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Changing Systems & Practice to Improve Outcomes For Young Fathers, Their Children & Their Families

The Center for the Study of Social Policy’s (CSSP) newest policy report highlights the need to support young fathers by providing recommendations for child welfare system policy and practice change. Research shows that the relationship between fathers and their children is essential to the well-being of families and the healthy development of children, however little attention is paid to the importance of engaging young fathers under age 26, particularly young fathers who are involved with child welfare systems. This report provides recommendations on how systems can better focus on father involvement to increase positive outcomes for fathers, their children and families. Policy recommendations are provided in the following categories:

  • Father-inclusive organizational culture;
  • Father identification;
  • Father-focused practice;
  • Family time;
  • Coparenting;
     
  • Father-focused services;
  • Undocumented fathers;
  • Incarcerated fathers;
  • Intimate partner violence; and
  • Data collection and analysis.

"We have to listen to the young fathers."

 

 





This report was made possible through the commitment of a cross-national professional workgroup. Workgroup members devoted their time over a nine month period and provided invaluable input in the development of this product. It applies a trauma-informed, multi-generational and intersectional lens to fatherhood work in child welfare systems, and addresses the unique barriers that young fathers face.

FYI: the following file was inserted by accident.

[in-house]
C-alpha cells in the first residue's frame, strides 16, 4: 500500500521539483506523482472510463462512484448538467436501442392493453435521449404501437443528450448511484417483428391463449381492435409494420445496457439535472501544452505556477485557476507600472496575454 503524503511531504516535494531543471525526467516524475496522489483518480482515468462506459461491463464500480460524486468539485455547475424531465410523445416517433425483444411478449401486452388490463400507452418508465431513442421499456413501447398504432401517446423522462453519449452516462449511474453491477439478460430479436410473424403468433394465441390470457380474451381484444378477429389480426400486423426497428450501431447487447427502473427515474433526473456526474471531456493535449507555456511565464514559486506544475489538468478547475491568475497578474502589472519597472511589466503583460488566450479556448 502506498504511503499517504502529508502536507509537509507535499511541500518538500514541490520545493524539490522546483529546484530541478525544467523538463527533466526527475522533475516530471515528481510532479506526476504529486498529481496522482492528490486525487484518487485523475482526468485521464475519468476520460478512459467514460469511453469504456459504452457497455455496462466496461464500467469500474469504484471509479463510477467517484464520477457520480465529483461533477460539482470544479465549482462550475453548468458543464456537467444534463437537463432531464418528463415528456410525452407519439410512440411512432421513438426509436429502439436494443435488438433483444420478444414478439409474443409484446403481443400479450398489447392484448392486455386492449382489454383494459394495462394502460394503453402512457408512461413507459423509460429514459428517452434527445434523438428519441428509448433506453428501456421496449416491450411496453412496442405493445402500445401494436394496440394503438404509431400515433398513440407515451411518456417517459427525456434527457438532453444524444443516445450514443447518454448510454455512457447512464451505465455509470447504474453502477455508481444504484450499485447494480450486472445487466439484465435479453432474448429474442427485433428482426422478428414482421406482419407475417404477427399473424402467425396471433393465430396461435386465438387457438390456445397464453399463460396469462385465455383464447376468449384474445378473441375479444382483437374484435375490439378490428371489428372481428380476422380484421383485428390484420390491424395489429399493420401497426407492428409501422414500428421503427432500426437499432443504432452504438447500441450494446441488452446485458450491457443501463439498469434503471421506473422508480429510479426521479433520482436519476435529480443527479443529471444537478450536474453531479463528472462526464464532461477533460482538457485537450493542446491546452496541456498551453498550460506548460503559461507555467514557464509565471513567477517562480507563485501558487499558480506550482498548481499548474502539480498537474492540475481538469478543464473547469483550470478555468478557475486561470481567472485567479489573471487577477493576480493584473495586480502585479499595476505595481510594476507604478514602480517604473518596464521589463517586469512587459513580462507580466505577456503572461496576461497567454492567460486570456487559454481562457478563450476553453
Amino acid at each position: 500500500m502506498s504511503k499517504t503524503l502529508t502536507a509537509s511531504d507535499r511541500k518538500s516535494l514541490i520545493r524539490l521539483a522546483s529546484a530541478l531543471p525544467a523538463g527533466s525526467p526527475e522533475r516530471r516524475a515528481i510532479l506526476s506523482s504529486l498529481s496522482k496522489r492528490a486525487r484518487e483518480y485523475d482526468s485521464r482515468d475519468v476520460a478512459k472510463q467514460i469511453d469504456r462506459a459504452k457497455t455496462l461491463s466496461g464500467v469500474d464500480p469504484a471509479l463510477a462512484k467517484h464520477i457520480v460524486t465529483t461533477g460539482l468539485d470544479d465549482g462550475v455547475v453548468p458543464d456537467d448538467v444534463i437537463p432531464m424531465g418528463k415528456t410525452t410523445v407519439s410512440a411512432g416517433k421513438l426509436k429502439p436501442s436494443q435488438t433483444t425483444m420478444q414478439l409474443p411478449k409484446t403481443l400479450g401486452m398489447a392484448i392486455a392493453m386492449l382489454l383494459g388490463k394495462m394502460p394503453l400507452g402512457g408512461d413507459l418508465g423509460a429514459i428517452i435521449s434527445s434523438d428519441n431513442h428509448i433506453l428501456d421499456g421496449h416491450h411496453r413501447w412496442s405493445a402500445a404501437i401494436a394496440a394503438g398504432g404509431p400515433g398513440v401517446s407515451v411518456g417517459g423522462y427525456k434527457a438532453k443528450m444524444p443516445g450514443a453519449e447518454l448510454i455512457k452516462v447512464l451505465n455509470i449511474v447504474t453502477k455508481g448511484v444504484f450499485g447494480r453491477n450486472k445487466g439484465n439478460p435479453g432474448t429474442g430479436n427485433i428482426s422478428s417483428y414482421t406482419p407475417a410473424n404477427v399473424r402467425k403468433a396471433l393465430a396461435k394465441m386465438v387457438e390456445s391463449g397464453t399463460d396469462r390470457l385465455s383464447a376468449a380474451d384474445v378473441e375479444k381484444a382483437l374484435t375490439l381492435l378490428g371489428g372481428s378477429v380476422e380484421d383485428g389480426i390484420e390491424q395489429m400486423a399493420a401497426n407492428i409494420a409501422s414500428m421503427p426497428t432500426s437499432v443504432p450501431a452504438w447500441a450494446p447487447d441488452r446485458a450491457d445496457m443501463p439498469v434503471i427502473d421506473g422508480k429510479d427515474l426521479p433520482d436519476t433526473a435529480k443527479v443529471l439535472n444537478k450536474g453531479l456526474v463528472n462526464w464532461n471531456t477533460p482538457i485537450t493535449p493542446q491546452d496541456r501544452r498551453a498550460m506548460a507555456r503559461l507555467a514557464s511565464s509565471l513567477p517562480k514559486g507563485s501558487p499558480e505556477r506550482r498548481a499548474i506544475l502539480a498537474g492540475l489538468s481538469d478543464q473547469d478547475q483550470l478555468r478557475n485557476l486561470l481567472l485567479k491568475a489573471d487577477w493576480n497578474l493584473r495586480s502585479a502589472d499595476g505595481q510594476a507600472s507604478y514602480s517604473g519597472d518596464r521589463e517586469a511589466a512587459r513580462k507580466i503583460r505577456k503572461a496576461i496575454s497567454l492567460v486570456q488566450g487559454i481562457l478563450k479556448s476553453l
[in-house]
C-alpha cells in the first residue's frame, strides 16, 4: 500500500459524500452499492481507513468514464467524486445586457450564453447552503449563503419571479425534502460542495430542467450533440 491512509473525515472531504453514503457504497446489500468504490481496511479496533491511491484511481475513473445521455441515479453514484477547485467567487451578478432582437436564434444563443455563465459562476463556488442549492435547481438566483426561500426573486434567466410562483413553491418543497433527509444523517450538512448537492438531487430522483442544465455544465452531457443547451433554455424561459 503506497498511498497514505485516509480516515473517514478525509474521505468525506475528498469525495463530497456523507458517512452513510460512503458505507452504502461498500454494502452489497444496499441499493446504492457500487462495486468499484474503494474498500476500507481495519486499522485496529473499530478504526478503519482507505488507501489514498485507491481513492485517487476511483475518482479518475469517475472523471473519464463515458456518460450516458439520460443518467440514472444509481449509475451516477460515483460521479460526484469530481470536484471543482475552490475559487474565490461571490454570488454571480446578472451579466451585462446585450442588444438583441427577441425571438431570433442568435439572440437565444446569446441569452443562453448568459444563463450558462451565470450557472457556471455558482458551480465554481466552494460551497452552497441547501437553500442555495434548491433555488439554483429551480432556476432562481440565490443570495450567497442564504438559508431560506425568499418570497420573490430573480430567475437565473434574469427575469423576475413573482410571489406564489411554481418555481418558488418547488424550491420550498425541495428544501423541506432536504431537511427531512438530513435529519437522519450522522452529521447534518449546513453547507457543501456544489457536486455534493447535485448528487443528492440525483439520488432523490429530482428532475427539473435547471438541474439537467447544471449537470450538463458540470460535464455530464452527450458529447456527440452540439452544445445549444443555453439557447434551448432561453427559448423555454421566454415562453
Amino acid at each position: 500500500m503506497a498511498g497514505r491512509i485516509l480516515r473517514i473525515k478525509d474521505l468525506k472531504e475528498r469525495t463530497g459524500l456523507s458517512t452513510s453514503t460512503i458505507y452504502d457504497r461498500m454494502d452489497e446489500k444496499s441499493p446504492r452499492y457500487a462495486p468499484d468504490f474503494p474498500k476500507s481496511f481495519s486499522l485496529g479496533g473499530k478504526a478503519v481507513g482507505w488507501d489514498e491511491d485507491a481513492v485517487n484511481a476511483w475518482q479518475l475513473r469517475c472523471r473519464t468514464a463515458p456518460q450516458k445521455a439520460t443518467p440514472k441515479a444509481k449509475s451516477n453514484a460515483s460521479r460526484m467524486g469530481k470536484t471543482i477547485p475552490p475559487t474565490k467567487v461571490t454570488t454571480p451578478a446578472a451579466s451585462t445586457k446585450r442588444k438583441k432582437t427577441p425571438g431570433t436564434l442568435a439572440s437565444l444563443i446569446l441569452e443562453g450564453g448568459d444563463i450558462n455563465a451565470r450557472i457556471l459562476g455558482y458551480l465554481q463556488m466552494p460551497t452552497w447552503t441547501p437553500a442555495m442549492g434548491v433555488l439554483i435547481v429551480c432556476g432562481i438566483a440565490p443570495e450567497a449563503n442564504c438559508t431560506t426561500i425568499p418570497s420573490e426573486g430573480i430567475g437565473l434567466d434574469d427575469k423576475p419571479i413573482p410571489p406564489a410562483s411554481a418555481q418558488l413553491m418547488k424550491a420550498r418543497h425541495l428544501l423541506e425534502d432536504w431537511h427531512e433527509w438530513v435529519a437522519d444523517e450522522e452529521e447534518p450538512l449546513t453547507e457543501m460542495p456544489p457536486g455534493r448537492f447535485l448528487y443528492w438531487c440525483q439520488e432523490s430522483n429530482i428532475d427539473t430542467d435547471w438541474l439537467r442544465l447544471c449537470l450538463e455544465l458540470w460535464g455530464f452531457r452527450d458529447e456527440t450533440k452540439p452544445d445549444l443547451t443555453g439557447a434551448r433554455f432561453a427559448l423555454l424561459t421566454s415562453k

Along with the report, CSSP released a new video, Effectively Engaging Young Fathers in Child Welfare, which highlights the voices of three young fathers (James, William and Carlos) from New York City. These fathers share their lived experiences and provide recommendations for child welfare system leaders on how to strengthen father engagement.

Download the full report: Changing Systems & Practices to Improve the Lives of Young Fathers, Their Children and Their Families

View the Effectively Engaging Young Fathers in Child Welfare video below: 

 

 


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Tweetables

.@CtrSocialPolicy report recommends child welfare system policy & practice changes to better support young fathers. http://bit.ly/EPYFathers 

.@CtrSocialPolicy offers policy & data recommendations to better support young fathers, their children & families. http://bit.ly/EPYFathers 

How can child welfare systems better support young fathers? @CtrSocialPolicy report provides policy recommendations. http://bit.ly/EPYFathers

 

Explore the Report


Download the full report: Changing Systems & Practices to Improve the Lives of Young Fathers, Their Children and Their Families

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